St. Bartholomew Catholic Church, 2002

William Browne, Jr. and Steven R. Ristling, Architects

North Christian Church, 1964

Eero Saarinen

Parkside Elementary School, 1962

Norman Fletcher, Architect

First Baptist Church, 1965

Harry Weese, Architect

After a long day of walking and photographing, and walking and photographing some more, our reward was a beyond delicious meal at the Henry Social Club. Everything was superb. We chatted it up with our neighbors; they shared their bread with us; and we discovered how small the world is when we realized we’d lived near each other decades apart.

Next up, Cincinnati!

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I don’t remember when I fell in love with buildings, the first time I recognized them as objects of beauty and more than places of shelter. However, had I the great privilege of growing up in Columbus, Indiana, I could very likely say, always, for this humble city of 44,000 inhabitants is rather special, architecturally.  For that, I can thank J. Irwin Miller, former president (now deceased) of Cummins Engine. At the ripe old age of twenty-four, he returned to his home town to run the family business. Educated, not in business nor engineering but philosophy, politics, and economics, he had a love for the arts.

It turns out to be a marvelous combination, as he was able to turn the company into a profitable organization and begin hiring some of the best young architects around to design every manner of exquisite building for the town, making it, according to the American Institute of Architects, the sixth most architecturally significant city in America.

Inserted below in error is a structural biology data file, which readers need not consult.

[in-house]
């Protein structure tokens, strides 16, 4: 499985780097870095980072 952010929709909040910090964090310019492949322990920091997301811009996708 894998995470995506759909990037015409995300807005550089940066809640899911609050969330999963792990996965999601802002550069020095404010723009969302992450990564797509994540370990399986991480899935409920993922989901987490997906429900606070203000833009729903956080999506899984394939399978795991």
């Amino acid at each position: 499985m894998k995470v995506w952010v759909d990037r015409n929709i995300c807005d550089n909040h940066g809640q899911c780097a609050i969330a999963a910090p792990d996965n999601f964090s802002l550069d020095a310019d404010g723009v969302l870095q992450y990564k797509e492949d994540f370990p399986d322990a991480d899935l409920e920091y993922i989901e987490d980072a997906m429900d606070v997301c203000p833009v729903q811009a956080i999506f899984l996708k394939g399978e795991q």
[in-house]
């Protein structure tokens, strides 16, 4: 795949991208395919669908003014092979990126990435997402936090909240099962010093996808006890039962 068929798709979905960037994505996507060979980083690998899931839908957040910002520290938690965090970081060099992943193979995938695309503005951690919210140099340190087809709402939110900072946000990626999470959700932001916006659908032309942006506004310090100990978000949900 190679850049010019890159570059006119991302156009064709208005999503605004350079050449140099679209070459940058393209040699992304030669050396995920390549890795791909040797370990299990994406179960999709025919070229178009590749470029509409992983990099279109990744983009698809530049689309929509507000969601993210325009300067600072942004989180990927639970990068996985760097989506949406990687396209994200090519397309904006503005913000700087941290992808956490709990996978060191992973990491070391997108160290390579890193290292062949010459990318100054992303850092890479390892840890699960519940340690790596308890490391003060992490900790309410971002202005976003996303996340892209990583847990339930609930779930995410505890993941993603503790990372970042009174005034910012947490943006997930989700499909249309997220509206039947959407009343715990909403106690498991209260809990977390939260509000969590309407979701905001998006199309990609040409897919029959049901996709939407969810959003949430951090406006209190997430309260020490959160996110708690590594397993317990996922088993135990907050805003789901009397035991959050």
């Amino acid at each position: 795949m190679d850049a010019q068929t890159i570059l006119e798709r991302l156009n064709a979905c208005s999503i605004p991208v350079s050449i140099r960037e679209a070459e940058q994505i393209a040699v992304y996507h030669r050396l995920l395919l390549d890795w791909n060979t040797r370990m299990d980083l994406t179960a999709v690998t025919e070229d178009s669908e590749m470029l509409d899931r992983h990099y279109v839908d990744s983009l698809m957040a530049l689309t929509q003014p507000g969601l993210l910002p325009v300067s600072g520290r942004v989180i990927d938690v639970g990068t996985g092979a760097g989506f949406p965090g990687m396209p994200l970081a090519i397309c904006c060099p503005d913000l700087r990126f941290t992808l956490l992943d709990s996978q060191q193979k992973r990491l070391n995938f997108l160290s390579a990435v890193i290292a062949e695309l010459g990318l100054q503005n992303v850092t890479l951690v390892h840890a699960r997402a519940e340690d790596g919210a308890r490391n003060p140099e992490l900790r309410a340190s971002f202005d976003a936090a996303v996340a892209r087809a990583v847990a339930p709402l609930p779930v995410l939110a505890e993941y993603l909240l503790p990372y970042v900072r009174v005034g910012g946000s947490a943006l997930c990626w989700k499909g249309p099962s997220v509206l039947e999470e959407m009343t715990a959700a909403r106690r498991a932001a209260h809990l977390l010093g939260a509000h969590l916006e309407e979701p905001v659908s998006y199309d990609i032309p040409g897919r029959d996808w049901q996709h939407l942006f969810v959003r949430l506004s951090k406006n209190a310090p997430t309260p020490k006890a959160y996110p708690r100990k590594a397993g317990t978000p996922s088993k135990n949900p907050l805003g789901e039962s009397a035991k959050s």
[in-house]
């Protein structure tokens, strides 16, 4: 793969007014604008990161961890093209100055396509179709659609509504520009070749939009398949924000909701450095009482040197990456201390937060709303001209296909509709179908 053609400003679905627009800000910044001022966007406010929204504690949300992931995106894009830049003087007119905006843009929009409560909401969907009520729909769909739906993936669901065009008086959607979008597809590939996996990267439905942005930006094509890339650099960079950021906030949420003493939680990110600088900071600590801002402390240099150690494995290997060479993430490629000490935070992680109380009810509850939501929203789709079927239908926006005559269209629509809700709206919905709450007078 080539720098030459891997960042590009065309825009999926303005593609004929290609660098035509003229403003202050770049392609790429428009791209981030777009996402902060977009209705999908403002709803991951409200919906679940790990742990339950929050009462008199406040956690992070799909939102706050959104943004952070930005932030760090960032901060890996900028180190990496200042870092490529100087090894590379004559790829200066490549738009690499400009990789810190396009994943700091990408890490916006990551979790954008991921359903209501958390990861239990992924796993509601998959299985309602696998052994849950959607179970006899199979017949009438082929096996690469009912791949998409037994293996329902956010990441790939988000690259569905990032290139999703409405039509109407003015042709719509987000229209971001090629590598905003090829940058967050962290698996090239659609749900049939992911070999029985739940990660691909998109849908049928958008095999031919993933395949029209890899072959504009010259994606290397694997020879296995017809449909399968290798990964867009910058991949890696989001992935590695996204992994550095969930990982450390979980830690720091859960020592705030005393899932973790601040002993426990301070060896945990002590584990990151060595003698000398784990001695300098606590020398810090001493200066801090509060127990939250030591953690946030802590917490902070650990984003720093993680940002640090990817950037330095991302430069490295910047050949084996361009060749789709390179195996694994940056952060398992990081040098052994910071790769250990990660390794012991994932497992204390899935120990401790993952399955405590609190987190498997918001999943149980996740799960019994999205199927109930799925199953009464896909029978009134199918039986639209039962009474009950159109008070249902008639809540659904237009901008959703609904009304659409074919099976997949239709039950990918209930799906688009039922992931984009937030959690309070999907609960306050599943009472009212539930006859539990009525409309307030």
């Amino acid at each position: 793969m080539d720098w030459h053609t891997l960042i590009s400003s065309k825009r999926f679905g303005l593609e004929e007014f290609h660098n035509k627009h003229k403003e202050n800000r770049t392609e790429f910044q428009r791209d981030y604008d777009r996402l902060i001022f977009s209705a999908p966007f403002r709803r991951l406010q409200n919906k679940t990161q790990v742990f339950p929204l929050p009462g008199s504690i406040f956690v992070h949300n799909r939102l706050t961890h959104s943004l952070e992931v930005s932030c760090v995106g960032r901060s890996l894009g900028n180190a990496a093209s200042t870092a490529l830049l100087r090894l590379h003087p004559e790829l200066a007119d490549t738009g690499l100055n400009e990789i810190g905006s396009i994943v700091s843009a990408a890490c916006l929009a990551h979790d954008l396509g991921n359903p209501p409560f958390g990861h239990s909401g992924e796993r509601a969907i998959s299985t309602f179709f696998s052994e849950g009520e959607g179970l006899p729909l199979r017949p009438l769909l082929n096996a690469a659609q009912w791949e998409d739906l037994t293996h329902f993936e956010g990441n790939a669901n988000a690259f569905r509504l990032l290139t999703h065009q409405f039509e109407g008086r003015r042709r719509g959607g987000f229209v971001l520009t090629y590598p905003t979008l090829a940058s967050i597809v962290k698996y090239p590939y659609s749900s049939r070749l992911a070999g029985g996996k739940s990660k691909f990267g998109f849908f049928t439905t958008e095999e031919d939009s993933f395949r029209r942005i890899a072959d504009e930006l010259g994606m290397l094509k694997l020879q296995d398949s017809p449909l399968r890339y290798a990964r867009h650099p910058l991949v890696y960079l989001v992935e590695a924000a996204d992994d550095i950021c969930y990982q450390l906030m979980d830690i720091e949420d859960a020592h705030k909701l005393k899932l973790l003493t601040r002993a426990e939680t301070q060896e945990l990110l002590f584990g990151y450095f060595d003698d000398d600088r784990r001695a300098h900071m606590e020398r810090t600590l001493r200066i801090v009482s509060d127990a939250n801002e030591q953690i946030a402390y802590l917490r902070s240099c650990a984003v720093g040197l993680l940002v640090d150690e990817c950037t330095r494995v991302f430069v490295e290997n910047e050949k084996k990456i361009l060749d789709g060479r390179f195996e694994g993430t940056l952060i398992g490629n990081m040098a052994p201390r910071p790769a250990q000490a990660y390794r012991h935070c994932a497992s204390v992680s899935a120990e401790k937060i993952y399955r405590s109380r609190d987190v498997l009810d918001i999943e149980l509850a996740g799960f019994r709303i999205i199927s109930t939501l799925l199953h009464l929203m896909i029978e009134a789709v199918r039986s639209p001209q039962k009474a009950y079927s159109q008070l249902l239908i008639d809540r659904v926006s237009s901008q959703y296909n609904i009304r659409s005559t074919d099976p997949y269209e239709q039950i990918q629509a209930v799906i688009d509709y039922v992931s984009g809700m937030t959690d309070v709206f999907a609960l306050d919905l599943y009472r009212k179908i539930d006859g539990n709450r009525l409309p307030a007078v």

I have been wanting to visit for years! So, of course it would be a destination on our first Pittsburgh based road trip. Absolutely. I am thrilled to report that it didn’t disappoint, not in the slightest. If anything, it was more than I could have hoped for. Let me show you…

Red Brick – Cummins Cerealine Building, 1867 now part of

Cummins World Headquarters, 1984

Kevin Roche, Architect

Jack Curtis, Landscape Architect

Our digs at the Hotel Indigo. Napping on the chair is the super sweet and adorable resident pup, Miles. He’s lived at the hotel since he was eight weeks old. Wielding a wacky pillow is the super fun and game for anything hubster.

First Christian Church, 1942

Eliel Saarinen, Architect

Cleo Rogers Memorial Library, 1969

I.M. Pei, Architect

Large Arch Sculpture, 1971

Henry Moore

Original Irwin Home, 1864

St. Peter’s Lutheran Church, 1988

Gunnar Birkerts, Architect

Central Middle School, 2007

Ralph Johnson, Architect

A T & T  Switching Station, 1978

Paul Kennon, Architect

Fire Station No. 1, 1941

Leighton Bowers, Architect

Robert N. Stewart Bridge, 1999

J. Muller International